• Logistics 4.0

Digitalization has not only impacted products, processes and technologies, but also employees, skills and methods. A digital transformation brings a lot of change and requires change management agility.

While the need to further the modernization and evolution of your company is a top priority, to do this, you must understand the logical building blocks of a new engineering and architecture. With good planning and design—for example, utilizing “digital twins” to test simulations before making expensive changes—you can avoid spending millions of dollars with little or no return on investment.

Assessing the maturity level and status quo of your company

I4.0 won’t happen on its own; it requires equipment 4.0, materials 4.0, processes 4.0, and people 4.0. Like in real life, a logical sequence of events is necessary for individuals and organizations to progress. Before obtaining a PhD, a student must obtain a bachelor and a master’s degree.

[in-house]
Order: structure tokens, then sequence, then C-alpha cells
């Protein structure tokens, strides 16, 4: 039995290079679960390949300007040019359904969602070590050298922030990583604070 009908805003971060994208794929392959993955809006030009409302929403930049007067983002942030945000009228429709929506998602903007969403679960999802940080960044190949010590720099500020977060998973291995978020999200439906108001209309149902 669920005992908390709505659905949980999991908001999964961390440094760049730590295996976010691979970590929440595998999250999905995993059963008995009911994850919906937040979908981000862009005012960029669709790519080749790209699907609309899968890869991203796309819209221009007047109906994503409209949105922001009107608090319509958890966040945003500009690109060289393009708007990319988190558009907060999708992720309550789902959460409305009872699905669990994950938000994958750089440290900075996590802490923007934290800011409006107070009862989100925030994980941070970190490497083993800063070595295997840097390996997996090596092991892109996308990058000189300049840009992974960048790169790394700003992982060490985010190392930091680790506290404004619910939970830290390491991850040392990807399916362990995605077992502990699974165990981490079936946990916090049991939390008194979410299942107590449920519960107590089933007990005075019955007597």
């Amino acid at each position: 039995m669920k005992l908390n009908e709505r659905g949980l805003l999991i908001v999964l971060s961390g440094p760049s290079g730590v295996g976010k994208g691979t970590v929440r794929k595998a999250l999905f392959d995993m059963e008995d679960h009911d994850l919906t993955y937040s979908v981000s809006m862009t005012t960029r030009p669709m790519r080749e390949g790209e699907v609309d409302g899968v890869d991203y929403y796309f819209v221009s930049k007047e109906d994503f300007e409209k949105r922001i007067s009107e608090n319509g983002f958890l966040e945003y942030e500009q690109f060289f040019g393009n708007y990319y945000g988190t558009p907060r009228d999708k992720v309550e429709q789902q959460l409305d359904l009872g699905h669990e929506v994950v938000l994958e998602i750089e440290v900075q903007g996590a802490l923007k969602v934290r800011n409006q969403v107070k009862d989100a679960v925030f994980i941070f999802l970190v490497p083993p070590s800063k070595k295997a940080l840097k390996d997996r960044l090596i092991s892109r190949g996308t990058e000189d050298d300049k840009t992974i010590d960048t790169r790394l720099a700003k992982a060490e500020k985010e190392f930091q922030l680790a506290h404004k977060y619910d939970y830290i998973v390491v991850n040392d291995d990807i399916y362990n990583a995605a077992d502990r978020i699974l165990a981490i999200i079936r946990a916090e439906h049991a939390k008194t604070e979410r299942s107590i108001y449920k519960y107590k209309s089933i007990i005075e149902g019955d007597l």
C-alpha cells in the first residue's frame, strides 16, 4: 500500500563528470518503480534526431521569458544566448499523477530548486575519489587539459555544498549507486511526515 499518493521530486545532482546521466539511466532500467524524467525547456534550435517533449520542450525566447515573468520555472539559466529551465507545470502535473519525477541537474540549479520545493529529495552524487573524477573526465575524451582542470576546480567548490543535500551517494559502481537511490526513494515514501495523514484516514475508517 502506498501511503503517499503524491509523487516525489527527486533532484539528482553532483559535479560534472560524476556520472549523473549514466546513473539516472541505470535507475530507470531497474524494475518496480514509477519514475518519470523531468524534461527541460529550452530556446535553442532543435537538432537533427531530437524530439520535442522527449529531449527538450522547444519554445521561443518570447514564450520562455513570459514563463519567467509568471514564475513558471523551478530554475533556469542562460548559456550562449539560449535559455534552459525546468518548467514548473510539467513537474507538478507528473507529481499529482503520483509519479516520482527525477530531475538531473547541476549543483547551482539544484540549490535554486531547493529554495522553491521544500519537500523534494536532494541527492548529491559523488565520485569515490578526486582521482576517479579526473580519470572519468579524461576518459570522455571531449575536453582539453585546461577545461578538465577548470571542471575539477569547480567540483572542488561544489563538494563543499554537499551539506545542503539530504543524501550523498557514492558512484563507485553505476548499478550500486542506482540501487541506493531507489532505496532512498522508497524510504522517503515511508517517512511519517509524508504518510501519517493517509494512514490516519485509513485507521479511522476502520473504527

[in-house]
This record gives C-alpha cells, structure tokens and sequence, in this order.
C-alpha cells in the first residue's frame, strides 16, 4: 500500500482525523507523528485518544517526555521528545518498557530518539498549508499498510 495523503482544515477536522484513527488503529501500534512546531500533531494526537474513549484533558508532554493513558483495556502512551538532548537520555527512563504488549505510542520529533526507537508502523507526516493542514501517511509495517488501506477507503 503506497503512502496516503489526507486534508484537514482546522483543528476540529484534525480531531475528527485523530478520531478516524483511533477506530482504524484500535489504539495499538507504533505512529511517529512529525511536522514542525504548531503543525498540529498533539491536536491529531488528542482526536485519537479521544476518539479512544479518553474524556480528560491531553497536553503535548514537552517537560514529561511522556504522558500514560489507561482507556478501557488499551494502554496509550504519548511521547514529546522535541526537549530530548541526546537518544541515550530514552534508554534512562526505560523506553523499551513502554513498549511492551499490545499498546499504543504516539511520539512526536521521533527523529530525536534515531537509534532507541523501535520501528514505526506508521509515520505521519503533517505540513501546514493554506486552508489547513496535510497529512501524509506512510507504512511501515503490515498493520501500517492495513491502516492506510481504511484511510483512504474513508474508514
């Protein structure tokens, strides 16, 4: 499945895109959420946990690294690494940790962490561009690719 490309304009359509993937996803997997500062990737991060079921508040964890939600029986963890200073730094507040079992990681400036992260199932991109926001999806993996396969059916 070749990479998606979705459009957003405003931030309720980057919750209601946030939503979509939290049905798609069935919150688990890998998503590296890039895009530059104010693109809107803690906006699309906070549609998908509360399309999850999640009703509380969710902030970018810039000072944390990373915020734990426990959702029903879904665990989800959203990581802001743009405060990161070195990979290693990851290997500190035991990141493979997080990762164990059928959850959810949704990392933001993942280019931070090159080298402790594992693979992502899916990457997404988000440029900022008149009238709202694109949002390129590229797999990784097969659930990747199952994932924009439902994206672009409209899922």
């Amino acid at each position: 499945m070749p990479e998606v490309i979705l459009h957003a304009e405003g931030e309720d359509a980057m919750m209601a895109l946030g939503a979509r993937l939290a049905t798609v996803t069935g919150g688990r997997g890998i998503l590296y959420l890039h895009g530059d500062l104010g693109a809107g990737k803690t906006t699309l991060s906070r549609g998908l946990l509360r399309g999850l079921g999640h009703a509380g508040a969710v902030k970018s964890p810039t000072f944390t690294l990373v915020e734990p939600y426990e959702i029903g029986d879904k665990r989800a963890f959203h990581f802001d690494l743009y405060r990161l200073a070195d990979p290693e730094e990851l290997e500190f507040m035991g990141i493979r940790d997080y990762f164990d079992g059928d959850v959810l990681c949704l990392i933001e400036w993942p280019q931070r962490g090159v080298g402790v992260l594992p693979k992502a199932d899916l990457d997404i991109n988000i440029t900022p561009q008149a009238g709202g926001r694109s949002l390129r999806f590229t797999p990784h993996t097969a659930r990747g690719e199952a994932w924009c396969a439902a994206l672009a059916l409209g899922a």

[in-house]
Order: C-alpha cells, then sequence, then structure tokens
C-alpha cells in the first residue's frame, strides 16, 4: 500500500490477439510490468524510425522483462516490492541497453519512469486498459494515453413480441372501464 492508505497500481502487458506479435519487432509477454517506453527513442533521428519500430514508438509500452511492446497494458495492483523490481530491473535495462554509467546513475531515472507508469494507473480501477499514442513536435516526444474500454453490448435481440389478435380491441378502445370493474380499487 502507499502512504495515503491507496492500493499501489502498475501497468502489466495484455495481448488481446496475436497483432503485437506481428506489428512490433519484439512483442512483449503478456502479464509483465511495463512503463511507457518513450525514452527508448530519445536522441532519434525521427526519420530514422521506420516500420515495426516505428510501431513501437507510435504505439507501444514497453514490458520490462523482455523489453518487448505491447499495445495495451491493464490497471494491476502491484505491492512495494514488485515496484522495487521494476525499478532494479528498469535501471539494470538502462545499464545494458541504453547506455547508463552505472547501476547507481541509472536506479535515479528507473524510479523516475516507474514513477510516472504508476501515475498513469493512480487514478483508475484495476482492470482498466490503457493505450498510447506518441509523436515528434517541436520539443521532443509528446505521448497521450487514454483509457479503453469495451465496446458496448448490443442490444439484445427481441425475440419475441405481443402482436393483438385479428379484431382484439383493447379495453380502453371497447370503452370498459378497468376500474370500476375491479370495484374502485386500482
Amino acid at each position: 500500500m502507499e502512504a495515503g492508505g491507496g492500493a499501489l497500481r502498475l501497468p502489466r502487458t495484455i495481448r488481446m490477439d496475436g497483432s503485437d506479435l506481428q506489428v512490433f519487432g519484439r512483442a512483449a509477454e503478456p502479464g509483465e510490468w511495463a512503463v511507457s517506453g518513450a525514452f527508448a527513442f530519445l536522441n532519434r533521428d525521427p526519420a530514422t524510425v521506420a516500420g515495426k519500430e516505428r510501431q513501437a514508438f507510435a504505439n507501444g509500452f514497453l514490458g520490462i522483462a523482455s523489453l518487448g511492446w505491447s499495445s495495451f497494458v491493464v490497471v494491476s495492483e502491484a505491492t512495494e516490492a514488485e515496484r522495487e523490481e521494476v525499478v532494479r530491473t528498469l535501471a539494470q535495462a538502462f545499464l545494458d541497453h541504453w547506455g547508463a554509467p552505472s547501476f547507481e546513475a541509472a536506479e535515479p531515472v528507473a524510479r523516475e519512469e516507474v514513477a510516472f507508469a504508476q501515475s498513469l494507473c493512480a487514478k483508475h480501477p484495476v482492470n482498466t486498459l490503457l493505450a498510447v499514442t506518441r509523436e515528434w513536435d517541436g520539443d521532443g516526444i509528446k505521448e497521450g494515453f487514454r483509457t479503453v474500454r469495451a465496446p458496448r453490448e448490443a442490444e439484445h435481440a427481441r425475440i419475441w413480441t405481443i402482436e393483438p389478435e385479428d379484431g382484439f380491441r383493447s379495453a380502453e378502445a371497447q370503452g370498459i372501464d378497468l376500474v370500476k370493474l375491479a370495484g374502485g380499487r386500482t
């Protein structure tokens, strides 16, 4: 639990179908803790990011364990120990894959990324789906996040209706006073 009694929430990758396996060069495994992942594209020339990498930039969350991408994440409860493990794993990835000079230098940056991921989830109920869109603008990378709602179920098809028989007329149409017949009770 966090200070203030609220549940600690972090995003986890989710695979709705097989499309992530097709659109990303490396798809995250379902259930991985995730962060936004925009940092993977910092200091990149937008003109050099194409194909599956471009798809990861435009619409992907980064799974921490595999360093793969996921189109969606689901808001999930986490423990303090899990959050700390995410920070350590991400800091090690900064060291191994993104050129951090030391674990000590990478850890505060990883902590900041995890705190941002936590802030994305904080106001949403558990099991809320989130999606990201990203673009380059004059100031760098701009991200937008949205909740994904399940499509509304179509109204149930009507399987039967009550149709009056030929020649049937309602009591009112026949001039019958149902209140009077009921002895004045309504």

Organizations and companies should respect this philosophy and perform step-by-step advancements before attacking a digital transformation towards I4.0 and Industrial Internet of Things (IIOT). Human and organizational intelligence comes before artificial intelligence, not the other way around. Do not start I4.0 initiatives if your lean management maturity level is low, as failure could have devastating impacts on your company.


There are numerous challenges around I4.0, as it is a complex topic impacting every aspect of the business, from business modeling, product life cycle management, E-commerce, to manufacturing and supply chain. Decision makers, owners, and business leaders will face a multitude of questions, including:

• What’s all the buzz and hype with I4.0?
• What are the essential elements of the discussion?
• Where should I start?
• How do I start?
• What is the best strategy and approach to follow?
• When is evolution (incremental steps) right, or revolution (leap) required?
• Isolated pilots or holistic roadmaps and architectures?
• What works and what doesn´t?
• What will it cost, and what ROI should I expect?
• Who should I partner with?
• How can I build a compelling business case?

The bad news is that there is no silver bullet. The good news is that you are not alone. Proven methods and approaches can deliver great results with high probabilities of success, providing you are surrounded by the right people and partners.

Roadblock and hurdles